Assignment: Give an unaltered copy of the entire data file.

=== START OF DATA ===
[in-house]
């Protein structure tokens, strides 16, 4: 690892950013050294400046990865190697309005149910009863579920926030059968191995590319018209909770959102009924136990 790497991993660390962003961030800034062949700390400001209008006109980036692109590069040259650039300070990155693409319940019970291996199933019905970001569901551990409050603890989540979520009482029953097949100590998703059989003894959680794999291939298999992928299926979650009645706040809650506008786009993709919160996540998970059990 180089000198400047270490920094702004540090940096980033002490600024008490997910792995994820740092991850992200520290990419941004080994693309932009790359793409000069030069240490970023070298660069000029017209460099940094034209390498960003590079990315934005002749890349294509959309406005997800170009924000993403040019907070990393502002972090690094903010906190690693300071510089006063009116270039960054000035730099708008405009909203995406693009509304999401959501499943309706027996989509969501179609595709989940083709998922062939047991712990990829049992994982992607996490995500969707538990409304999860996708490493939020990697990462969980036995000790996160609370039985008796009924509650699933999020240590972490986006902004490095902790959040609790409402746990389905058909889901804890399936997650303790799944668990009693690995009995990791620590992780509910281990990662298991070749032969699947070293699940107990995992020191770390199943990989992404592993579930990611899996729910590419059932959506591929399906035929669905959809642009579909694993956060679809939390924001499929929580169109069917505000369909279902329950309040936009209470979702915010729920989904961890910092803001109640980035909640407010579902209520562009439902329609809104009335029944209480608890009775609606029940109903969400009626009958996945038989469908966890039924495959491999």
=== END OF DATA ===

[in-house]
């Protein structure tokens, strides 16, 4: 690892950013050294400046990865190697309005149910009863579920926030059968191995590319018209909770959102009924136990 790497991993660390962003961030800034062949700390400001209008006109980036692109590069040259650039300070990155693409319940019970291996199933019905970001569901551990409050603890989540979520009482029953097949100590998703059989003894959680794999291939298999992928299926979650009645706040809650506008786009993709919160996540998970059990 180089000198400047270490920094702004540090940096980033002490600024008490997910792995994820740092991850992200520290990419941004080994693309932009790359793409000069030069240490970023070298660069000029017209460099940094034209390498960003590079990315934005002749890349294509959309406005997800170009924000993403040019907070990393502002972090690094903010906190690693300071510089006063009116270039960054000035730099708008405009909203995406693009509304999401959501499943309706027996989509969501179609595709989940083709998922062939047991712990990829049992994982992607996490995500969707538990409304999860996708490493939020990697990462969980036995000790996160609370039985008796009924509650699933999020240590972490986006902004490095902790959040609790409402746990389905058909889901804890399936997650303790799944668990009693690995009995990791620590992780509910281990990662298991070749032969699947070293699940107990995992020191770390199943990989992404592993579930990611899996729910590419059932959506591929399906035929669905959809642009579909694993956060679809939390924001499929929580169109069917505000369909279902329950309040936009209470979702915010729920989904961890910092803001109640980035909640407010579902209520562009439902329609809104009335029944209480608890009775609606029940109903969400009626009958996945038989469908966890039924495959491999």